Privateer Amphibian Makes First Flight

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Image: Privateer Industries

Image: Privateer Industries

After more than ten years in development, the Privateer Amphibian made its first successful flight last week. The single-engine pusher from Privateer Industries was designed by John Meekins and Bill Husa. As seen in the video below, the flight went well, although it has been reported that minor instrumentation issues prevented some of the planned testing. The aircraft was flown out of Space Coast Regional Airport (TIX) in Titusville, Florida, by test pilot Harvey Cleveland.

Meekins, who is now CEO of Privateer Industries, described seeing the aircraft fly for the first time as a highlight of his life. He began designing the Privateer after a search for a seaplane to purchase didn’t turn up any results he was happy with. After coming up with the initial design, Meekins brought Bill Husa of Orion Technologies onto the project as Chief Engineer. Husa passed away in 2012 before the prototype was finished.

The Privateer is powered by a 724-HP Walter 601 turbine engine. The prototype’s empty weight is 3,600 pounds, with plans for the production version to be lighter. Performance numbers have not yet been finalized, but the Privateer is expected to cruise at 215 knots, have a service ceiling of 25,000 feet and have a useful load of 2,000 pounds. The goal is for the aircraft to have a 1,000-mile range, with seats for five to six passengers plus the pilot. The company has previously said that it plans to make the Privateer available in both kit-built and, later, certified versions. Expected prices have not yet been announced.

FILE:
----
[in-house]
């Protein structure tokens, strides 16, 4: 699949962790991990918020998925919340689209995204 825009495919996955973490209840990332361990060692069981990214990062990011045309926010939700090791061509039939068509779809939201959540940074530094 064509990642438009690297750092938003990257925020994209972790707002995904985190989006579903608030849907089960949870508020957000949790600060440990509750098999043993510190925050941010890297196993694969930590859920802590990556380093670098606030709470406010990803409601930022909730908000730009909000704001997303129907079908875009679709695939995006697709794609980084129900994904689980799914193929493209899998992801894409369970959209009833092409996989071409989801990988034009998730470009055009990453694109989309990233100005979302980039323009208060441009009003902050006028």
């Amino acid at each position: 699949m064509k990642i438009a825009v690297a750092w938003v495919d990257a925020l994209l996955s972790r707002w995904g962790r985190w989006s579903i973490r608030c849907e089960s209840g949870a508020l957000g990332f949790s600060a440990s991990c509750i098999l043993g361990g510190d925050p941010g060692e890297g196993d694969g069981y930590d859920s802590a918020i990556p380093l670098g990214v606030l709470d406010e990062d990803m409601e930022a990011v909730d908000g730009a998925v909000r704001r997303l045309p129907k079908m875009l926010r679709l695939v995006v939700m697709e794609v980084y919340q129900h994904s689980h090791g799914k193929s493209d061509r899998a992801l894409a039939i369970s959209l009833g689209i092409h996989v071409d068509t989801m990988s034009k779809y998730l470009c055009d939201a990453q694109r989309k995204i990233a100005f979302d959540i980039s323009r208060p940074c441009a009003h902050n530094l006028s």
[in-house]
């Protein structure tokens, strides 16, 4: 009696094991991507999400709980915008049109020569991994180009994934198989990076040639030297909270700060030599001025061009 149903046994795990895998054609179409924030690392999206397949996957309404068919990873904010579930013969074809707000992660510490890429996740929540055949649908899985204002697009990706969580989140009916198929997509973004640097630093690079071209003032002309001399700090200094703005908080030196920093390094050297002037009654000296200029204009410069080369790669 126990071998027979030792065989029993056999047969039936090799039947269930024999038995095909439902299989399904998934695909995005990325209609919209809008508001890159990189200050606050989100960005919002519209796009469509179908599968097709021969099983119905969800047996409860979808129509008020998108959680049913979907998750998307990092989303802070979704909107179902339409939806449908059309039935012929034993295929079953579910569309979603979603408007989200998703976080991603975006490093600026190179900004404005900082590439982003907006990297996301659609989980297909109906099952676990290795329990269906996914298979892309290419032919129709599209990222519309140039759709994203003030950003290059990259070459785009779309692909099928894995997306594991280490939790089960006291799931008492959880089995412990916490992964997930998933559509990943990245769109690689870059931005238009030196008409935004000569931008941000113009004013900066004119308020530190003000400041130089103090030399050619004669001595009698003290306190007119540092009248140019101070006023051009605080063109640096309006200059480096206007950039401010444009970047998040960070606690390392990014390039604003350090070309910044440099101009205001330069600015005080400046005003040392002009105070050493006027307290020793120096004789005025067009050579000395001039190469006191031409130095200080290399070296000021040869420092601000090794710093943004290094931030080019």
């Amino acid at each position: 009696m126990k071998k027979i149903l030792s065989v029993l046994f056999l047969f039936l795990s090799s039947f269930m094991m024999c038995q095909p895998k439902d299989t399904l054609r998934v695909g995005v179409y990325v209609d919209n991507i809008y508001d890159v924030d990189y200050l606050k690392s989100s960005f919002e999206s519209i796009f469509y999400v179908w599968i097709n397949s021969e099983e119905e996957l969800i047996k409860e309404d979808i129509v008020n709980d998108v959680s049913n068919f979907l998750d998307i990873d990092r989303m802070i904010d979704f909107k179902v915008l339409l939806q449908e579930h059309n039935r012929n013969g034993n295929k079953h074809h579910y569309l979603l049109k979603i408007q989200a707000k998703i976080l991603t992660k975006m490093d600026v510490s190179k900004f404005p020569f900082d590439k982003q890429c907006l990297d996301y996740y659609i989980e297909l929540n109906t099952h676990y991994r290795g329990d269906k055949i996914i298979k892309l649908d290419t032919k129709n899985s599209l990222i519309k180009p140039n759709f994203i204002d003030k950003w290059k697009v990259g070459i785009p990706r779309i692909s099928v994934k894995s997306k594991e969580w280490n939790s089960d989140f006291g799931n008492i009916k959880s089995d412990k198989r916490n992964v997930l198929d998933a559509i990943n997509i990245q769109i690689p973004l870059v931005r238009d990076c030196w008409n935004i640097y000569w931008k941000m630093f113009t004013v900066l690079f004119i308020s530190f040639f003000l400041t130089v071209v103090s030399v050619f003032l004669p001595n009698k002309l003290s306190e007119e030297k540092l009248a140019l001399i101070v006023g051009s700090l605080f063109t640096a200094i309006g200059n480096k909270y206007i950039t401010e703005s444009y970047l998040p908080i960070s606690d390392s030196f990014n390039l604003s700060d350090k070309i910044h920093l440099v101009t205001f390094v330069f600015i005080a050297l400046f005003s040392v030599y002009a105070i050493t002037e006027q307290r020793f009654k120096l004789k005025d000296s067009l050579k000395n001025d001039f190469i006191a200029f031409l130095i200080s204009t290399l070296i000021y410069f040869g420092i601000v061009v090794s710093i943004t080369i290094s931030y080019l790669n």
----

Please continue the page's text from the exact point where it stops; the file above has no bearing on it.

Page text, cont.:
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Comments (3)

From the video it appears that forward visibility is quite limited. May just be the camera angle.

Posted by: John McNamee | August 17, 2018 10:49 AM    Report this comment

In the first 20 seconds he pushes the fuel condition lever forward, and when he removes his hand it moves back by itself. Might want to fix that for the production version

Posted by: Gareth Allen | August 17, 2018 1:29 PM    Report this comment

Looks like to me that fellow should be looking out for traffic more than taking picture with his cell phone.
Better to have a stiff neck from looking around than a broken one.

Posted by: j123 456 | August 20, 2018 7:39 AM    Report this comment

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